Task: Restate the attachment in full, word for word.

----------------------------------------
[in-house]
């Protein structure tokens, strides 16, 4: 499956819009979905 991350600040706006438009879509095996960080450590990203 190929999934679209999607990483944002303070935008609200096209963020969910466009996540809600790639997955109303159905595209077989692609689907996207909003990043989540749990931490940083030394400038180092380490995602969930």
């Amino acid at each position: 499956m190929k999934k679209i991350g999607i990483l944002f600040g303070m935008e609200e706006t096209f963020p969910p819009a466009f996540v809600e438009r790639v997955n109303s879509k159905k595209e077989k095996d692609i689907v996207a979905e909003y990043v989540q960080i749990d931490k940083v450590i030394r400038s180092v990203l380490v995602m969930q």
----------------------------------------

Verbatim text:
[in-house]
């Protein structure tokens, strides 16, 4: 499956819009979905 991350600040706006438009879509095996960080450590990203 190929999934679209999607990483944002303070935008609200096209963020969910466009996540809600790639997955109303159905595209077989692609689907996207909003990043989540749990931490940083030394400038180092380490995602969930």
């Amino acid at each position: 499956m190929k999934k679209i991350g999607i990483l944002f600040g303070m935008e609200e706006t096209f963020p969910p819009a466009f996540v809600e438009r790639v997955n109303s879509k159905k595209e077989k095996d692609i689907v996207a979905e909003y990043v989540q960080i749990d931490k940083v450590i030394r400038s180092v990203l380490v995602m969930q």